# Topic 11 Infinite Sequences and Series

## 11.1 Introduction to Sequences and Series

A sequence is a list of numbers in a definite order (indexed by integers). A series may be considered as the limit of the sequence of partial sums.

When the sequence is explicitly defined by an mathematical expression \(a_n=f(n)\), Maple has the following command to list numbers of the sequence `seq(f, i=m..n, step)`

.

**Example 11.1 **
Find the first 10 terms of the sequence \(\{\frac{1}{n(n+1)}\}_{n=1}^\infty\). Determine whether the sequence \(\{\frac{1}{n(n+1)}\}\) is convergent or divergent.

*Solution. *

```
# using seq
seq(1/(n*(n+1)), n=1..10)
```

The sequence converges to \(0\).

For a series \(\sum a_n\), normally it is not easy to find explicit expression for the partial sum \(s_n=\sum\limits_{k=1}^n a_k\). However, if sequence is defined by an mathematical expression \(a_n=f(n)\), we may find values of partial sums recursively use a `for/from loop`

statement in Maple:

```
for *counter* from *initial* by *increment* to *final* do
statement_sequence;
end do;
```

**Example 11.2 **
Find the first 20 partial sums \(s_k=\sum_{n=1}^{n}a_n\) of the infinite series
\[
\sum_{n=0}^\infty\frac1{2^n}=1+\frac12+\frac14+\frac18+\cdots.
\]
Determine whether the series \(\sum_{n=0}^\infty\frac1{2^n}\) is convergent or divergent.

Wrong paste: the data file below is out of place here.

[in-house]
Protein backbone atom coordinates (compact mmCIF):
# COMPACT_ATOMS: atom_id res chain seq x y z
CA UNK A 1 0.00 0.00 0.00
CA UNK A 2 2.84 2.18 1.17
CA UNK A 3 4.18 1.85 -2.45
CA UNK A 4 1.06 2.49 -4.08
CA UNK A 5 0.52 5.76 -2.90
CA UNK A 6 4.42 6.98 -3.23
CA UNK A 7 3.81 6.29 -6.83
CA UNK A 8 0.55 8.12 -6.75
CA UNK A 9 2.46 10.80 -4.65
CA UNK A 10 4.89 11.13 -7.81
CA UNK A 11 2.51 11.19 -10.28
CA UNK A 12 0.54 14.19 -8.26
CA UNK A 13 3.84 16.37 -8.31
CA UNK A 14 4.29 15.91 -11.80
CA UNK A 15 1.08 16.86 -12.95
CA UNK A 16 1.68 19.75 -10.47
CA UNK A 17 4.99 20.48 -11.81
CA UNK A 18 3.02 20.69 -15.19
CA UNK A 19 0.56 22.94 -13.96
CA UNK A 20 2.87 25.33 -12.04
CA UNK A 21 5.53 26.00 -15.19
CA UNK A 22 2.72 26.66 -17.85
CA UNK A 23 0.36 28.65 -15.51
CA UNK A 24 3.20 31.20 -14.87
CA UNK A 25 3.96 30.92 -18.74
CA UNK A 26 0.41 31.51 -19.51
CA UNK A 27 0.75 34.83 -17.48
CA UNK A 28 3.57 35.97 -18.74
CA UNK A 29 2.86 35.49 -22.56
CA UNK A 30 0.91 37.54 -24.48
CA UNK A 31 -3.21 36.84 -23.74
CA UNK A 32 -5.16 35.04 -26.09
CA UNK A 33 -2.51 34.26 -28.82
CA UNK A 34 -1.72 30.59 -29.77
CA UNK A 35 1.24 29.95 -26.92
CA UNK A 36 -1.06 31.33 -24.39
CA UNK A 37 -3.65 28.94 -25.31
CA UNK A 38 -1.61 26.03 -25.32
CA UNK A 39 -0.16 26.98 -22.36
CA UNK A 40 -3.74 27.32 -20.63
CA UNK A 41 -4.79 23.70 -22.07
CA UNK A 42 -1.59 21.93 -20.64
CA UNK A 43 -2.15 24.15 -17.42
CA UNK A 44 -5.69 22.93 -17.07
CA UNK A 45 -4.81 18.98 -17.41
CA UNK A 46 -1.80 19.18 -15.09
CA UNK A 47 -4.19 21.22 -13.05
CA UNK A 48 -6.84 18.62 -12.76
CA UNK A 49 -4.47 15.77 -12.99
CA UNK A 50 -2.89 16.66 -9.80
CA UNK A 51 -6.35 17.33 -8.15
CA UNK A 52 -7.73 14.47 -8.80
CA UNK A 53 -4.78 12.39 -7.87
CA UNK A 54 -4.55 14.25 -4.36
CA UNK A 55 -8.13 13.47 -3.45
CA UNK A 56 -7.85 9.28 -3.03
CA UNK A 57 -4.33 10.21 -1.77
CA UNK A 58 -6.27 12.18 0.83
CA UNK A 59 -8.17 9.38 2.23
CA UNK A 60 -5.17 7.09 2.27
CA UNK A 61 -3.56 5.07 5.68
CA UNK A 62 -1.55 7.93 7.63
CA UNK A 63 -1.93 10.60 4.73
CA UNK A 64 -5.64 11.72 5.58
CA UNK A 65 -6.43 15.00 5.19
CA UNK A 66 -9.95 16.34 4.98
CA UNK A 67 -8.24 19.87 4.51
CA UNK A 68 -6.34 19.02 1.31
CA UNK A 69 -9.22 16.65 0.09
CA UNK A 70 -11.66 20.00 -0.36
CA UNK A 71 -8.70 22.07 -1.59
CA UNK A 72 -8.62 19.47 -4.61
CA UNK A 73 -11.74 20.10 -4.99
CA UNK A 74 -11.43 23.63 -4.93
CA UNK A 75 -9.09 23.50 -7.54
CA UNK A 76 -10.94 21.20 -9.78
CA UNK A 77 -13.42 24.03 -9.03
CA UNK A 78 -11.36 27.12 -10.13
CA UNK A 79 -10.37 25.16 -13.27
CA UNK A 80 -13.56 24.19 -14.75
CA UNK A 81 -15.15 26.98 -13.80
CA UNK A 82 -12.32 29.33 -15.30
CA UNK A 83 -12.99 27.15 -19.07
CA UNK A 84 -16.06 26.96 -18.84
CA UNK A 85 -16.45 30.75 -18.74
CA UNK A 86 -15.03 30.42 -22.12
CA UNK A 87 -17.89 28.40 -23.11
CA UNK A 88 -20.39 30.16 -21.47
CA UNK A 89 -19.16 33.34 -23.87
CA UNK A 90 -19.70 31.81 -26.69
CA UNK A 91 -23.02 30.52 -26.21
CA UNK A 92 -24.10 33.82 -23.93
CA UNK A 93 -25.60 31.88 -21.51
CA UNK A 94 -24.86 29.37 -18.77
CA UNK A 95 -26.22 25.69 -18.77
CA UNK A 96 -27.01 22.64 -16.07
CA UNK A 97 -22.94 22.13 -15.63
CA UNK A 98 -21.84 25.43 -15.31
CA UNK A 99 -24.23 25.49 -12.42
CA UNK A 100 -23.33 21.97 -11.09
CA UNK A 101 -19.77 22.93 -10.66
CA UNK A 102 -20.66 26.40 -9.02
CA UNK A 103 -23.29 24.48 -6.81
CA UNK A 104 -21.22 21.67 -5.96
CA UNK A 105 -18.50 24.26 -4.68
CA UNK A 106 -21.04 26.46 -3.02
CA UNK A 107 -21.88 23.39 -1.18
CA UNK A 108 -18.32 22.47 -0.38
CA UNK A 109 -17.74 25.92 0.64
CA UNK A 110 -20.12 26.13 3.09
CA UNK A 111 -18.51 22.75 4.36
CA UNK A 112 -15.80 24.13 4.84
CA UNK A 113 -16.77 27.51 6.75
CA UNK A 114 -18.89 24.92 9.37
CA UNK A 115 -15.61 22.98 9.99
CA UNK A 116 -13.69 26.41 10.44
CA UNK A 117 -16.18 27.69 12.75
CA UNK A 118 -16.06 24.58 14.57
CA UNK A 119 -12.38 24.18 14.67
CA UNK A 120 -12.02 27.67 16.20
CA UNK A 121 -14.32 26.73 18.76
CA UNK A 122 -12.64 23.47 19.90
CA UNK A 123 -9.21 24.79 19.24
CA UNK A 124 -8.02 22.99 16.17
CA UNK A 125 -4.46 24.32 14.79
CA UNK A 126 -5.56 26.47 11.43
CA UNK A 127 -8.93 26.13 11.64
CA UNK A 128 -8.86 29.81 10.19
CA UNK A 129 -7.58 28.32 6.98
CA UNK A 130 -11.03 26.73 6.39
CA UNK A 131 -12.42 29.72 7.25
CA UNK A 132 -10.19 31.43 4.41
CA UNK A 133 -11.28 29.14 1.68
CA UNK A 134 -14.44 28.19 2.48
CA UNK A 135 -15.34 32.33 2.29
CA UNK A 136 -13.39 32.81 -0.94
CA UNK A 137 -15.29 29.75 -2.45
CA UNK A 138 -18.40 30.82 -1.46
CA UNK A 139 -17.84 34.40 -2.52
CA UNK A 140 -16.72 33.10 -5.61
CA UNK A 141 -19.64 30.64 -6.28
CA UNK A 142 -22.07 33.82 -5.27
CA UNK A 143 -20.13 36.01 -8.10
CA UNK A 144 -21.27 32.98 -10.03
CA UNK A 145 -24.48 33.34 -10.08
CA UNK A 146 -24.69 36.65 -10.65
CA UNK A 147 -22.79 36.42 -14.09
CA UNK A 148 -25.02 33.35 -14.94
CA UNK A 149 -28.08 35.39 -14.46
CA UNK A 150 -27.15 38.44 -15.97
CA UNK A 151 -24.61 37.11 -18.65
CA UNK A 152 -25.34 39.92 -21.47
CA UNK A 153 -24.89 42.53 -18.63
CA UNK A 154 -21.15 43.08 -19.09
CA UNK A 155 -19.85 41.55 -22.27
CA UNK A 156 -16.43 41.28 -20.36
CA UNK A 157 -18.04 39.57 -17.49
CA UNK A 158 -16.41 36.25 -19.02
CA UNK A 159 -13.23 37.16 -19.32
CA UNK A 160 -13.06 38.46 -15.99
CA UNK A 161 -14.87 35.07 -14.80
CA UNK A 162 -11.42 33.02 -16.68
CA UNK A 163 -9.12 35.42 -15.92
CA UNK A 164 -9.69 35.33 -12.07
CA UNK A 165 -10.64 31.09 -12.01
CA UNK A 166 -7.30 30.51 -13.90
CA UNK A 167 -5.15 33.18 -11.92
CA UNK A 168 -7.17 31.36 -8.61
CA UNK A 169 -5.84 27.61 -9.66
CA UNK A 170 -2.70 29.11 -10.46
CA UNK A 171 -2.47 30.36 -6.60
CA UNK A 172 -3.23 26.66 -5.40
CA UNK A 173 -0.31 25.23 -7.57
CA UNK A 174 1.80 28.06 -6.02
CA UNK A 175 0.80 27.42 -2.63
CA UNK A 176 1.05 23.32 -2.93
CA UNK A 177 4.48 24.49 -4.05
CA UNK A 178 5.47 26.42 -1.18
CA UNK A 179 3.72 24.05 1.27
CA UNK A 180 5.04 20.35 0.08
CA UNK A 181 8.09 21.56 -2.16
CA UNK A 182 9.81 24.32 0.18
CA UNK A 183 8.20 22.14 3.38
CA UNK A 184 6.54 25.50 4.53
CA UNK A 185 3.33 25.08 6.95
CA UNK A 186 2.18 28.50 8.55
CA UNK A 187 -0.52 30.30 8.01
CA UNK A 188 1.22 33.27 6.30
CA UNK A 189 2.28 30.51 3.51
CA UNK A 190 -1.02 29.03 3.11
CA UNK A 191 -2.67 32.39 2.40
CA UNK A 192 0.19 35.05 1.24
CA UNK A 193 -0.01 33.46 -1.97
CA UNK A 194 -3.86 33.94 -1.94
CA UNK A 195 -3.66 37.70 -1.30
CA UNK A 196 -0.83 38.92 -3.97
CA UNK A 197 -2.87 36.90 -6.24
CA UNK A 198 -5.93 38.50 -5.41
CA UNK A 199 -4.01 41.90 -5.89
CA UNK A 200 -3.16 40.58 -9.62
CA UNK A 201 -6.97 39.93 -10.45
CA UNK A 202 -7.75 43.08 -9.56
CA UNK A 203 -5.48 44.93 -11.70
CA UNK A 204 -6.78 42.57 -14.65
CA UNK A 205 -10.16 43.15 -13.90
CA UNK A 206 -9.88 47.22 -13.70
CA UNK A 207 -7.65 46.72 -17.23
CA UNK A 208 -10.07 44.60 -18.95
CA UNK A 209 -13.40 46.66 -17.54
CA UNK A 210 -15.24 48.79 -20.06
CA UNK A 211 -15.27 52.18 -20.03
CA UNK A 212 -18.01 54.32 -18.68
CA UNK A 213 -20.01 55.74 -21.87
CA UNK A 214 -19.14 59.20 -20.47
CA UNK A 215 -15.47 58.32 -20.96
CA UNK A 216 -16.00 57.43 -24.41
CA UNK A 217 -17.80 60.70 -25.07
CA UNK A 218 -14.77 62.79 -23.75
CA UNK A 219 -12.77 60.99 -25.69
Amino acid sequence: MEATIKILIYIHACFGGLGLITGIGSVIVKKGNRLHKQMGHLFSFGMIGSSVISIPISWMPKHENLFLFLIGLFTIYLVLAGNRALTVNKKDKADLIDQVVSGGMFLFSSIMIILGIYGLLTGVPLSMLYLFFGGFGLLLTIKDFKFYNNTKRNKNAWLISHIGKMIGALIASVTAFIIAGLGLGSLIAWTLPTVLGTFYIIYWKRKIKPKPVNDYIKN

*Solution. *

```
# Set up s when n=0
s:=1
# Find 10 terms using `for/from loop`
for n from 1 to 10 do
s:=s+1/(2^n);
end do;
```

The series converges to 2.

Of course, we may also use `for/from loop`

to list numbers of a sequence.

*Solution. * Second solution to example 11.1.

```
# using `for/from loop`
for n from 1 to 10 do
1/(n*(n+1);
end do;
```

When the sequence is defined by a recurrence formula like the Fibonacci sequence, we will need to Maple how to interpret the formula. For that purpose, we use a procedure, which encloses a sequence of statements between `proc(...)`

and `end proc`

, to define the formula in Maple.

For example, the following is a procedure that defines a function \(a(x)=\sqrt{x}-\frac{1}{\sqrt{x}}\):

`a:=proc(x) sqrt(x)-1/sqrt{x}; end proc;`

To structure codes in a procedure, you may use `Code Edit Region`

which can be find in the `Insert menu`

.
To execute codes within this region, click `Execute Code`

from the `Edit`

menu, or use the shortcut command `Ctrl+E`

.

**Example 11.3 **
The Fibonacci sequence is defined by \(fib(0)=0\), \(fib(1)=1\) and \(fib(n)=fib(n-1)+fic(n-2)\).
Find the first 20 Fibonacci numbers.

*Solution. *
We first define a function \(fib(n)\) which returns the \(n\)-th Fibonacci number.

```
fib := proc (n::nonnegint)
if 2 <= n then
return fib(n-1)+fib(n-2):
else
return n:
end if;
end proc
```

Now we can use either `seq()`

or `for/from loop`

.

seq(fib(n), n=0..19)

**Exercise 11.1 **
Find the first 20 terms of the sequence
\[
\{\sin{\frac{\pi}{n}}\}_{n=1}^\infty.
\]
Determine whether the sequence \(\{\sin{\frac{\pi}{n}}\}\) is convergent or divergent.

**Exercise 11.2 **
Find the first 20 partial sums \(s_k=\sum_{n=1}^{n}a_n\) of the infinite series
\[\sum_{n=0}^\infty\frac1n=1+\frac12+\frac13+\frac14+\cdots.
\]
Determine whether the series \(\sum_{n=0}^\infty\frac1n\) is convergent or divergent.

**Exercise 11.3 **
Find the 20th to 30th Fibonacci numbers.

## 11.2 Power Series

A power series is a series with a variable \(x\): \[ \sum\limits_{n=0}^{\infty} c_nx^n=c_0+c_1x+c_2x^2+c_3x^3+\cdots. \]

More generally, a series of the form

\[\begin{equation} \sum\limits_{n=0}^{\infty} c_n(x-a)^n=c_0+c_1(x-a)+c_2(x-a)^2+c_3(x-a)^3+\cdots \tag{11.1} \end{equation}\]

is called a power series at \(a\).